Navigating the Rivers of Italy


Po River

The Po River is the longest in Italy, stretching its course at 652 kilometers (405 miles). It flows through the north of the country, from west to east, and begins in the Cottian Alps. There are 141 tributaries that flow into its water. This river is considered very important to the country, as it flows through many different big cities, like Torino, Piacenza and Ferrara. The Po River has also been a problem for Italy in the past, because it is prone to heavy flooding that is very destructive.


Arno River

The Arno River is located in the Tuscany region, and is an important water source for Central Italy. It is 241 kilometers in length; its waters originate on Mont Falterona in the Apennines, where they flow southward. The river then flows west, where it passes through Florence, Empoli and Pisa. It eventually empties out into the Tyrrhenian Sea at Marina di Pisi. The Arno River is known for unpredictable flow, which can range from hardly anything to an extreme water volume that causes floods.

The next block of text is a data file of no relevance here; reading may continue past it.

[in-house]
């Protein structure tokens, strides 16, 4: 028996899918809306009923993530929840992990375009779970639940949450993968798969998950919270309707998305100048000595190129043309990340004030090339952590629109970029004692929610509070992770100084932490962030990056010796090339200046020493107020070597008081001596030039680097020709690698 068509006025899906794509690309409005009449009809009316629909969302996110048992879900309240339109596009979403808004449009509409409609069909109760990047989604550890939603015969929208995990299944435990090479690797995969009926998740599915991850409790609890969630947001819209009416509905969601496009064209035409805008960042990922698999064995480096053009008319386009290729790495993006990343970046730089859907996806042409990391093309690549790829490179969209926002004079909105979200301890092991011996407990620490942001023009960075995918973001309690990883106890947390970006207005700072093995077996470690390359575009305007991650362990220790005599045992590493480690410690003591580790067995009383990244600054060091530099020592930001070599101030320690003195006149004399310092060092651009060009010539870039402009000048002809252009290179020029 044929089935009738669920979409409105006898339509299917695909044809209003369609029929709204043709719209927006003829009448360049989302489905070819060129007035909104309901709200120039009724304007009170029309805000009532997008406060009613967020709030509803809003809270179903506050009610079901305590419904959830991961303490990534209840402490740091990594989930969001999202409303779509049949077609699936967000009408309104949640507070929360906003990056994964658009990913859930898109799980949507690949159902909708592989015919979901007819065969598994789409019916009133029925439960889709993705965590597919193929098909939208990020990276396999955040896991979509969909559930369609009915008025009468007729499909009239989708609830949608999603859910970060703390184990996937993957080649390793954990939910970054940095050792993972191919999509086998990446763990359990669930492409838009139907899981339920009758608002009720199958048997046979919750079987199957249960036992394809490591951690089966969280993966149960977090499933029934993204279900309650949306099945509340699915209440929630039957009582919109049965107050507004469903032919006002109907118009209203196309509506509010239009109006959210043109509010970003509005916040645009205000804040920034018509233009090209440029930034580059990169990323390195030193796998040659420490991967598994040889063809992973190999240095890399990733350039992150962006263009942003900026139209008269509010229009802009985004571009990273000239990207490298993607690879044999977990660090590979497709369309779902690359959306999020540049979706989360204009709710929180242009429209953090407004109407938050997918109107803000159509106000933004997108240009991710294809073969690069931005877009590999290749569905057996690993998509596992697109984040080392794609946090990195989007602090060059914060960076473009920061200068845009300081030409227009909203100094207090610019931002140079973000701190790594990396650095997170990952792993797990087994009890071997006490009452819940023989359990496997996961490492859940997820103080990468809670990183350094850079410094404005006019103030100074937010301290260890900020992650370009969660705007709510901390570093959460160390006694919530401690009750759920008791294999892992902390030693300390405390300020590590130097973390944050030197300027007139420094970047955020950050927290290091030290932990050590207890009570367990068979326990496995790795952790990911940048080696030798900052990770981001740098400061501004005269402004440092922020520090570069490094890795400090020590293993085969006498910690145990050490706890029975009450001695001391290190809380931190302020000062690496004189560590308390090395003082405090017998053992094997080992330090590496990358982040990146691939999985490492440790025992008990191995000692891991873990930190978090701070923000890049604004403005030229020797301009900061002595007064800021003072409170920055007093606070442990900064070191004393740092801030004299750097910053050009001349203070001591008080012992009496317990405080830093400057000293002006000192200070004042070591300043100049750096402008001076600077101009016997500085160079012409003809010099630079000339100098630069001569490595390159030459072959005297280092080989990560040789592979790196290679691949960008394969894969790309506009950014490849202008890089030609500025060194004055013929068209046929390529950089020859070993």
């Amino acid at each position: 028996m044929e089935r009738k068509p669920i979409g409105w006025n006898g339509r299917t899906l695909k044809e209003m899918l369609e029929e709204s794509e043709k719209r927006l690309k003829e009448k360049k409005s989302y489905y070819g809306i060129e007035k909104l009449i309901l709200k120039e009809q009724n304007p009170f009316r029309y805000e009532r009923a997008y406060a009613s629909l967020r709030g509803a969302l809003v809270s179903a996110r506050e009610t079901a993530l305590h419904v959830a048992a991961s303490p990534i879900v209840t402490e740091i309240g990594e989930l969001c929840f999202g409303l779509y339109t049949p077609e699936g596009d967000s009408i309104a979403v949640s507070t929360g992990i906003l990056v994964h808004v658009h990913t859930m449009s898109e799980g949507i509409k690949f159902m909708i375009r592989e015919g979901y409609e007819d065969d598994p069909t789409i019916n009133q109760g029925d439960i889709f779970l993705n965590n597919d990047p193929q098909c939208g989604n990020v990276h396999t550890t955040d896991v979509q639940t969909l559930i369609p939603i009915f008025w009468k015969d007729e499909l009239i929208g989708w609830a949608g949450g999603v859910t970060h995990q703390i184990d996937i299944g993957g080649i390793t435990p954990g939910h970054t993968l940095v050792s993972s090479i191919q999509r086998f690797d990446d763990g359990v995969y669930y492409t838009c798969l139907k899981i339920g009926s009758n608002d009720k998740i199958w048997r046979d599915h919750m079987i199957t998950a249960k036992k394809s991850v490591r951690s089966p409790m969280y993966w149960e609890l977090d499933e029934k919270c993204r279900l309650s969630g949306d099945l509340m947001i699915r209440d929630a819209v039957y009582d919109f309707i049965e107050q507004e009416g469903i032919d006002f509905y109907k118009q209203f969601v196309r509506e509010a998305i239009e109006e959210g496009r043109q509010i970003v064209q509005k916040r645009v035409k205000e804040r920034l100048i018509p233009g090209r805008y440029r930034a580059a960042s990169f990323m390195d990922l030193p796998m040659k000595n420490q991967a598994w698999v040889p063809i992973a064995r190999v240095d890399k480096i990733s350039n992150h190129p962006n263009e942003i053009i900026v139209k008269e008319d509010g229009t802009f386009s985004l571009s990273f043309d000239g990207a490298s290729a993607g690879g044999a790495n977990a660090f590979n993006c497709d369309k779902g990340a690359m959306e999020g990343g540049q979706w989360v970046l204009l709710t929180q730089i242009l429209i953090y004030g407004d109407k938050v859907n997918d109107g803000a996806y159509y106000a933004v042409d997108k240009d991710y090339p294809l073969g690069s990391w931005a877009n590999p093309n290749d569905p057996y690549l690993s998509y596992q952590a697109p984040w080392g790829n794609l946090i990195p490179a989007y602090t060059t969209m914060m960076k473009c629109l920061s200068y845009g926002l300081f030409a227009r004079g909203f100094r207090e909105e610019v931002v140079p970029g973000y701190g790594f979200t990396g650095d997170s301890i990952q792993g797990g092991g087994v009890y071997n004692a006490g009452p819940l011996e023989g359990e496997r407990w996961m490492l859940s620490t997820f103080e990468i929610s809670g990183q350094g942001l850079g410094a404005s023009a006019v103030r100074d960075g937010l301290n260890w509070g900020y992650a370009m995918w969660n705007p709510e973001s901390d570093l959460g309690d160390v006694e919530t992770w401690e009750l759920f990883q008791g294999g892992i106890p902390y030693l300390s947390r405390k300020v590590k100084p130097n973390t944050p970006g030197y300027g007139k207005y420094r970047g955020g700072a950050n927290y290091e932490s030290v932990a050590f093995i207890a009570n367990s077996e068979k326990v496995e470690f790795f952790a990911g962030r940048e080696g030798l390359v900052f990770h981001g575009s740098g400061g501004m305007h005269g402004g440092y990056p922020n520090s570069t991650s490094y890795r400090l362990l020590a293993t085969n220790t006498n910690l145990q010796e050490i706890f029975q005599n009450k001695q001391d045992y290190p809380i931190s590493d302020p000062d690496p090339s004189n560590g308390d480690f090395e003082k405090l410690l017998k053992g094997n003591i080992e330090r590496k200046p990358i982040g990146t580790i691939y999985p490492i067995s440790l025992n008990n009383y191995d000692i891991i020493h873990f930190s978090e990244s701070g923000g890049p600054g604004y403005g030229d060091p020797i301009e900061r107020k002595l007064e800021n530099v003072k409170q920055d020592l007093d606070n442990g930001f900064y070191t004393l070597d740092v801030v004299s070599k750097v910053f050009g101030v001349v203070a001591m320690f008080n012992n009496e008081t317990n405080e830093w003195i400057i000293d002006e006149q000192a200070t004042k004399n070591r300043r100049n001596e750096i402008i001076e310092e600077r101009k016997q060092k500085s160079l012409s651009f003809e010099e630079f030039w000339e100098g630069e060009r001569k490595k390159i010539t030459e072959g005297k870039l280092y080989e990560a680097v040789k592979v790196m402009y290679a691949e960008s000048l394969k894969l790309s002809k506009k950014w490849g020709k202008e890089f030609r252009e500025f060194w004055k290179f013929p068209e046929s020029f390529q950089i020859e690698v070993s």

Tiber River

The Tiber River is 406 kilometers (252 miles) long, and it begins in Emilia-Romanga, out of some springs in a beech forest within the Appenine Mountains. From there it flows southward, passing through the Umbria and Lazio regions and eventually emptying into the Tyrrhenian Sea.

The Tiber River is important because it was legendarily the foundation place of Rome, and was important to the ancient civilization’s trade and commerce. The Tiber River is still very significant to the city of Rome today, as many historic and modern bridges and other landmarks are built over its water.


Adige River

The Adige River is the second longest in Italy, with a length of 410 kilometers (250 miles). Its source is from two lakes in the Alpine region of Trentino-Alto Adige, which is near the borders of Austria and Switzerland. From there, it flows east and then southwest, and eventually east again, where it empties into the Adriatic Sea. Some cities on this river include Merana, Bolzano, Verona and Trent; its waters are utilized for power and irrigation in this northern region of Italy.

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